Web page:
“This is beautiful,” said Ald. Bob Fioretti, whose 2nd Ward information booth looked at home across from one offering Class Salon beauty tips, another the financial services of PNC Bank and a third dishing out tacos courtesy of Angel’s Restaurant on Ashland Avenue. “You hear so much about all the bad things that happen on the West Side. This is one of the good things.”
Besides LISC/Chicago and NCP, other major sponsors of the Fest included the Partnership for New Communities, Elite Truck Rental, d’Aprile Realty, CTS Financial Enterprises, West Haven Community Coin Laundry, The Hope Institute Learning Academy, West Haven Market & Grill and Wines for Humanity.
More information: Michael Quinlan, email@example.com or (312) 738-2280. To watch a slideshow of the event, please click here.
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In Pilsen, a back-to-school bash
By Cristobal Martinez
Meanwhile, in the Pilsen neighborhood, Mayor Daley, Chicago Public Schools CEO Ron Huberman, Police Superintendent Jody Weis, CAPS Director Ron Holt, and Ald. Danny Solis (25th) attended the fourth annual back-to-school bash to tell students and their parents about the importance of getting an education.
Hundreds of families filled Juarez Plaza at Benito Juarez High School, to hear the dignitaries and receive new backpacks, notebooks, folders and pencils – all donated by Pilsen’s private sector.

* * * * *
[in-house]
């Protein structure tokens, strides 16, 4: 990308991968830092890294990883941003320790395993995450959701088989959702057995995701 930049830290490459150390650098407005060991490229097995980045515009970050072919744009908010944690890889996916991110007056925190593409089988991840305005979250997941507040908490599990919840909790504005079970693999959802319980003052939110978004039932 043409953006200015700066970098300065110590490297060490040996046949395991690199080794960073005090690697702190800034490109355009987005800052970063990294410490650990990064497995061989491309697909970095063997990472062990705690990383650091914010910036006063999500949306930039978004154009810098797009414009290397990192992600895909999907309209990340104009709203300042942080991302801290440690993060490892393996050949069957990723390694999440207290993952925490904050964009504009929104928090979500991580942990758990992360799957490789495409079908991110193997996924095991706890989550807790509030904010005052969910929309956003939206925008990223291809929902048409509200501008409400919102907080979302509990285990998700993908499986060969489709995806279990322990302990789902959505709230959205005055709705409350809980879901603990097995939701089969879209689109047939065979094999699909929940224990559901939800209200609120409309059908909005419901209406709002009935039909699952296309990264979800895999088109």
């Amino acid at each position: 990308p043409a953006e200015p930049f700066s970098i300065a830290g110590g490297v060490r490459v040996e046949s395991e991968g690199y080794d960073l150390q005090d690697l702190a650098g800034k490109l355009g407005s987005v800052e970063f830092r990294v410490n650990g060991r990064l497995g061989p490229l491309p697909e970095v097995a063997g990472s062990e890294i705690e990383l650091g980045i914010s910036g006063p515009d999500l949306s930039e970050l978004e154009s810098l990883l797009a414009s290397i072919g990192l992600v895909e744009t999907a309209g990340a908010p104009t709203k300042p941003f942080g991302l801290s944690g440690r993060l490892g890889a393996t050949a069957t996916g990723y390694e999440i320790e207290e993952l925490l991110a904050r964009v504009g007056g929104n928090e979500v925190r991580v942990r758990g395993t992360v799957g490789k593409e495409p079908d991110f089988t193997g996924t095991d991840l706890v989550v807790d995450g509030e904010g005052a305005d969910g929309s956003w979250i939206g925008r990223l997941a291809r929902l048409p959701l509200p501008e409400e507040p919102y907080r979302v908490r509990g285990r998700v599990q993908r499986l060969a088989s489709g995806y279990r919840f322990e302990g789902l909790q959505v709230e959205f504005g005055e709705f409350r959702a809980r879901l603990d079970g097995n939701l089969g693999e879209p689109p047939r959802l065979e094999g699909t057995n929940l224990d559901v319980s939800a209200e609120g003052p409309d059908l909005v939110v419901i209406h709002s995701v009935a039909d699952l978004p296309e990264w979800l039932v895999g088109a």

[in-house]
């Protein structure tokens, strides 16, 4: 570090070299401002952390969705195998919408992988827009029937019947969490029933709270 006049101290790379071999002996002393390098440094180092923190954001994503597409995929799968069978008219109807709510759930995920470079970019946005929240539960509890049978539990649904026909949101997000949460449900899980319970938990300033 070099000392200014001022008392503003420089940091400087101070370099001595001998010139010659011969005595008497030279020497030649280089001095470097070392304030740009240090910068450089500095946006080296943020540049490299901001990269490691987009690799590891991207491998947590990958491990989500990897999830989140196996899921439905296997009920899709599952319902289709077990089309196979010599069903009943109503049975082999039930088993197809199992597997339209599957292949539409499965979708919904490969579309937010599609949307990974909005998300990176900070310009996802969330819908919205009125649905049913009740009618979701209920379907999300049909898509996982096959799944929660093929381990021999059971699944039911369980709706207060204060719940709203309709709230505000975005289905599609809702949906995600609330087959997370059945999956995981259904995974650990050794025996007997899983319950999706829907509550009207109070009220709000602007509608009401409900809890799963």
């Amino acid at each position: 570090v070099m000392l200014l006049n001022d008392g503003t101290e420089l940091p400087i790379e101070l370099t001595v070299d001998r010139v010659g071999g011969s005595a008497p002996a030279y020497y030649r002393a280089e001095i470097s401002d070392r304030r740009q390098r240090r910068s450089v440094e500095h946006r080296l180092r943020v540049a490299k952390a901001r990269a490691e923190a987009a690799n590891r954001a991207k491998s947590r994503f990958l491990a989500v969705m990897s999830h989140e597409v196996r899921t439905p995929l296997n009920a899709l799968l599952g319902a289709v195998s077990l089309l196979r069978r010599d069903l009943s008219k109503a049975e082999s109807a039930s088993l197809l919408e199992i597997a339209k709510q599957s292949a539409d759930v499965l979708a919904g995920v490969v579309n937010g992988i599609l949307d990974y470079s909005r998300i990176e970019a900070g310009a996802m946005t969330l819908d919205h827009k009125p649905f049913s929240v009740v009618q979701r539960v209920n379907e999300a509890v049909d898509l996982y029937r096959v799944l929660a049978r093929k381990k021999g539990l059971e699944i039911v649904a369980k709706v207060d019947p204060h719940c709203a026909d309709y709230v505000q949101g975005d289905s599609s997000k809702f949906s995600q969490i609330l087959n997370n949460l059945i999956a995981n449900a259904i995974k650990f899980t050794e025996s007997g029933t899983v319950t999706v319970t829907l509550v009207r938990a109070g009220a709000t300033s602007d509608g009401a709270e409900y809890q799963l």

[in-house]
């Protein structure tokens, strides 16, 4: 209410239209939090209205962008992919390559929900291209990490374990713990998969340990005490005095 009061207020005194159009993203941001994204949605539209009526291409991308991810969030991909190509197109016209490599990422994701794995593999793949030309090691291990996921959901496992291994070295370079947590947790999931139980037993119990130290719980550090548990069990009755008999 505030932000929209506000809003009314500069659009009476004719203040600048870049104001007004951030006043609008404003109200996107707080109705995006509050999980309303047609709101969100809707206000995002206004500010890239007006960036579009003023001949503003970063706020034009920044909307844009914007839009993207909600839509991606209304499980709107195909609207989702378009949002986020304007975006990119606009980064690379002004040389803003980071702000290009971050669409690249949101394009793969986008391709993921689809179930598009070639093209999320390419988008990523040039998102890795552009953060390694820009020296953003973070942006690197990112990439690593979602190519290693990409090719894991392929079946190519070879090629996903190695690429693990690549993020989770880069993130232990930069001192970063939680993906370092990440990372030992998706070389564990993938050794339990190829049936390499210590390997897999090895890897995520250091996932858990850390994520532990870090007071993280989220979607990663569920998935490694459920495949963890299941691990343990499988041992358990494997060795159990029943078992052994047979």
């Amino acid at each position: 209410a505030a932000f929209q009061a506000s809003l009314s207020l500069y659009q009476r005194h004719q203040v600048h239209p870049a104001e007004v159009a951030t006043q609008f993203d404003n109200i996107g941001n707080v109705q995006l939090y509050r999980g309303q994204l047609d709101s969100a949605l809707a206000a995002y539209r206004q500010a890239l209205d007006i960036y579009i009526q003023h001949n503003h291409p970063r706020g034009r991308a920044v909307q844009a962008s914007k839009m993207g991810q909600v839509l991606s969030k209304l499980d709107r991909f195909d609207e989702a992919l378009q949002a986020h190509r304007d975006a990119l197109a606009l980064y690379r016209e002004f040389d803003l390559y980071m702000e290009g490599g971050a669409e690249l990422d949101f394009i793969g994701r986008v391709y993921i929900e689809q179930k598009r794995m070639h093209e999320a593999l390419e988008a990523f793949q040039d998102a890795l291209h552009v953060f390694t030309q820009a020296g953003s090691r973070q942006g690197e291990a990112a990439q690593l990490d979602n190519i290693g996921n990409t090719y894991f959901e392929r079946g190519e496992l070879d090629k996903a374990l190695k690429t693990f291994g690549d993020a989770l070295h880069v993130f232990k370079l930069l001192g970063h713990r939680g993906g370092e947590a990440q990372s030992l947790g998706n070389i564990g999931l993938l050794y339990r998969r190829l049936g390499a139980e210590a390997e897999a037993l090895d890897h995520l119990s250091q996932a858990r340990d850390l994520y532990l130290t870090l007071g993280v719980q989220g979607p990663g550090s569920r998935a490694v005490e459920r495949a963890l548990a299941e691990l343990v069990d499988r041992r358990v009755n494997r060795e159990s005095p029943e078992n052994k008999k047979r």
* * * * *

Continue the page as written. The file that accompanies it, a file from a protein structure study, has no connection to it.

Photo: Cristobal Martinez
Hundreds of families listened to several dignitaries extol the virtues of getting a good education during the back-to-school rally in Pilsen.
“Parents are the key to keeping the students on track,” said Mayor Daley. “If they don’t bring their kids to school on September 7, they are risking the proper funding for that school.”
Schools CEO Ron Huberman stressed the importance of attendance and noted why such back-to-school bashes are important. “Events like this one in Pilsen are critical,” he said. “We want to get the word out about the importance of being in school the first day and every day after that.”
Weis and Holt said they were collaborating with CPS to ensure every student feels safe during their arrival and dismissal from school.
“CAPS is working directly with CPS and community organizations at schools in high-crime areas to develop a citywide outreach program that will keep students busy during their free time,” said Holt. “The initiative is currently on the drawing board but will be implemented this year, and it will range from tutoring sessions to sports related activities.”